Don - A couple of points. First, Mutual Funds offer diversification that is hard to replicate on your own using individuals stocks, and this cannot be discounted. Second, and admittedly this may be a bit of a stretch since I do not know the particulars, but the fund you are in may be generating many capital gains because it is actively managed. You may avoid some of the issues you are experiencing by investing in a more passively managed mutual fund. Also, there are a few tax-managed mutual funds, but tread carefully because you should also review their performance and expenses.
Mft, One way to keep them completely 'seperate' is to open another ROLLOVER IRA account with your custodian and rollover your 401K funds to that account. That is perhaps the simplest and the easy do-it-yourself option.
Mft - You will want to keep non-deductible assets separate form deductible assets in your IRAs to simplify record keeping. You are supposed to record and report annually your basis in the IRA with non-deductible assets so that you won't be taxed on that money when it comes out.
Hi Mft - I hope your accountant has filed an 8606 form for each of your non-deductible contributions. This will ensure that when these funds are distributed, they receive more favorable tax treatment
Mft - you can roll it into another IRA, but if you do a Roth IRA conversion or future withdrawals you'll need to look at all your IRA accounts together to determine what the basis is in your IRA. Before you roll the other 401k into a new IRA you may want to look into a Roth IRA conversion assuming you don't have other IRA assets. You would be taxed on the gain above basis, but would eliminate the need to keep all the basis info in the future. I'd recommend working with a financial or tax professional to see if this makes sense.
Don: In addition to what's been said, remember that if you sell anything you will be realizing any capital gains or losses based on how much you invested vs. what you sold it for. So remember that changing things now will probably come with a tax bill. And depending on your overall tax situation you might not want that to happen all in one tax year if you can avoid it.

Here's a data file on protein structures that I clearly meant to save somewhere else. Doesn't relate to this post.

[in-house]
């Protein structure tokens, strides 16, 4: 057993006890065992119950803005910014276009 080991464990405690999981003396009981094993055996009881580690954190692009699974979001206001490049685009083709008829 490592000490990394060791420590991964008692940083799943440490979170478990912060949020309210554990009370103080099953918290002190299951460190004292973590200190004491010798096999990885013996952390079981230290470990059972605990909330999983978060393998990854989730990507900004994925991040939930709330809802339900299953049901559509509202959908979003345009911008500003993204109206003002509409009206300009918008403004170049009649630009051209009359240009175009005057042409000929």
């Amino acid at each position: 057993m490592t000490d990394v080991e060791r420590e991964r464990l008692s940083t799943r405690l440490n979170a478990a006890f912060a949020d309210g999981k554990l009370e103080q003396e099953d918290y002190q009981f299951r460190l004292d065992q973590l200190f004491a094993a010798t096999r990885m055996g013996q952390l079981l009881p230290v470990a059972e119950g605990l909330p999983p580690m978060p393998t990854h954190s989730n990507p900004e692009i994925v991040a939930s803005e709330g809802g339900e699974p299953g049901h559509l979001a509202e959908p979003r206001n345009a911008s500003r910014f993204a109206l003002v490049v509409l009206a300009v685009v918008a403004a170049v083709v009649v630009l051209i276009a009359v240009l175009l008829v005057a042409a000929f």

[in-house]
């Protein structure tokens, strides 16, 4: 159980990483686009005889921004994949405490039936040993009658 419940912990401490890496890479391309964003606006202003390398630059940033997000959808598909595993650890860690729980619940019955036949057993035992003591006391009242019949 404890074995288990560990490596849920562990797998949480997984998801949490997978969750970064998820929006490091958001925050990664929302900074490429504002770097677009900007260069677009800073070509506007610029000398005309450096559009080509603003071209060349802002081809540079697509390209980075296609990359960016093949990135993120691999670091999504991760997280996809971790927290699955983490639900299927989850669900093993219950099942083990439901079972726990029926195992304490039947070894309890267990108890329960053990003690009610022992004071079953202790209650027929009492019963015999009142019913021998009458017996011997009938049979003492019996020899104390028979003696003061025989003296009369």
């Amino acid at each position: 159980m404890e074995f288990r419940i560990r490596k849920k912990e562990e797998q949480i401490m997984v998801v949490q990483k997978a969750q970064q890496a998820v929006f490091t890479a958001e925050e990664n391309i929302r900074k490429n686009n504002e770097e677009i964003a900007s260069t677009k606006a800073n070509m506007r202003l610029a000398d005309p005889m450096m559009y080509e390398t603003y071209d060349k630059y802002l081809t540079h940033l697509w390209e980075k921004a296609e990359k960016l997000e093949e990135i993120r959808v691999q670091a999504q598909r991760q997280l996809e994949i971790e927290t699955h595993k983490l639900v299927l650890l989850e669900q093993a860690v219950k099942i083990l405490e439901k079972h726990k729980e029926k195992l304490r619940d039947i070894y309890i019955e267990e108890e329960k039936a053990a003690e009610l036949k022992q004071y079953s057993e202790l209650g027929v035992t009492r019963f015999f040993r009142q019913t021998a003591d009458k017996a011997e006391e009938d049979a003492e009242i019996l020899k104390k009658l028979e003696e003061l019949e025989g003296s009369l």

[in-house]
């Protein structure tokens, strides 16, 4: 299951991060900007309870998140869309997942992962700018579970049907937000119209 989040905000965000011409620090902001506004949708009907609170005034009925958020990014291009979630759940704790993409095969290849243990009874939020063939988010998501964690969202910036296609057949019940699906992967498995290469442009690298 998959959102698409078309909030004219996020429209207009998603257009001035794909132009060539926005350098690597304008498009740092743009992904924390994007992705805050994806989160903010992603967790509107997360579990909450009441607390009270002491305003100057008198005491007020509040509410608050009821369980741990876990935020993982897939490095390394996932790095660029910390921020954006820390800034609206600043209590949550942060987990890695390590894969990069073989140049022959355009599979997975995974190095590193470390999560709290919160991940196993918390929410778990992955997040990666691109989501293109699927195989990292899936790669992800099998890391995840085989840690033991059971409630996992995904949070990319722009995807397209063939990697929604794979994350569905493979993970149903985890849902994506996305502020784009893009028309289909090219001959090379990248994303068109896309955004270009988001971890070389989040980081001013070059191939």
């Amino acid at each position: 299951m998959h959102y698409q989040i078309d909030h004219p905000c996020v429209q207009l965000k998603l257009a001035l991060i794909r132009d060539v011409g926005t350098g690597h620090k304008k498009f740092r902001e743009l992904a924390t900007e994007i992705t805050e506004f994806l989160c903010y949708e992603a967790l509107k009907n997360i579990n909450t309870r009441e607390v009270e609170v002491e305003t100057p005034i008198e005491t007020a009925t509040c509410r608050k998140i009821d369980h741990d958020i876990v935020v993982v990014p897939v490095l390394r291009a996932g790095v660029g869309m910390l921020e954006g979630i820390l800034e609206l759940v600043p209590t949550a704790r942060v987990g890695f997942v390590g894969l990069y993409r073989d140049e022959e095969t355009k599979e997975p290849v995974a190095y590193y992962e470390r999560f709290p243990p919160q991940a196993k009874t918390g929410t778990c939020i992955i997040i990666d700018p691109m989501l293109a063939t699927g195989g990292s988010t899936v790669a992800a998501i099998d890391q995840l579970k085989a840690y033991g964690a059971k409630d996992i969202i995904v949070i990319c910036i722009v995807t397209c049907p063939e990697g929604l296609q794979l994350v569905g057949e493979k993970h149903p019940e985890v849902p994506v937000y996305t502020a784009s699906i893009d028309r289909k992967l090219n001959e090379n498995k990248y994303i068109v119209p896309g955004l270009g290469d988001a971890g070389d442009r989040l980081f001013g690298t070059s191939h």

Maybe consider looking into ETFs or low cost index funds with a low "turnover rate" (how much they buy and sell holdings) as a middle ground. I'm worried that if you shift into stock you won't be as diversified & your risk level might be higher than you might realize.
Karen and Nicole you are both up shortly. Thank you for your questions!
Wow. Time flies when you're having fun. Thank you to all of the NAPFA advisers who have been with us for the last two hours.
Joining us now are Mark Wilson, Michael Gibney and Russell Hall. Welcome!
Hi Karen - If there was absolutely no withholding, it does not surprise me that she owed money. I would ask her to ask her accountant how much she should be withholding. If withholding it not an option, then she may have to begin paying quarterly estimated taxes.
Hey Nicole - If these funds are all in what is known as a "qualified account", that is, an IRA or 401k then you can feel comfortable doing all at once. If they are not in a qualified account, then it is vital that you consider any tax implications of selling funds before rebalancing and you may want to do so over time to reduce capital gains taxes, if any.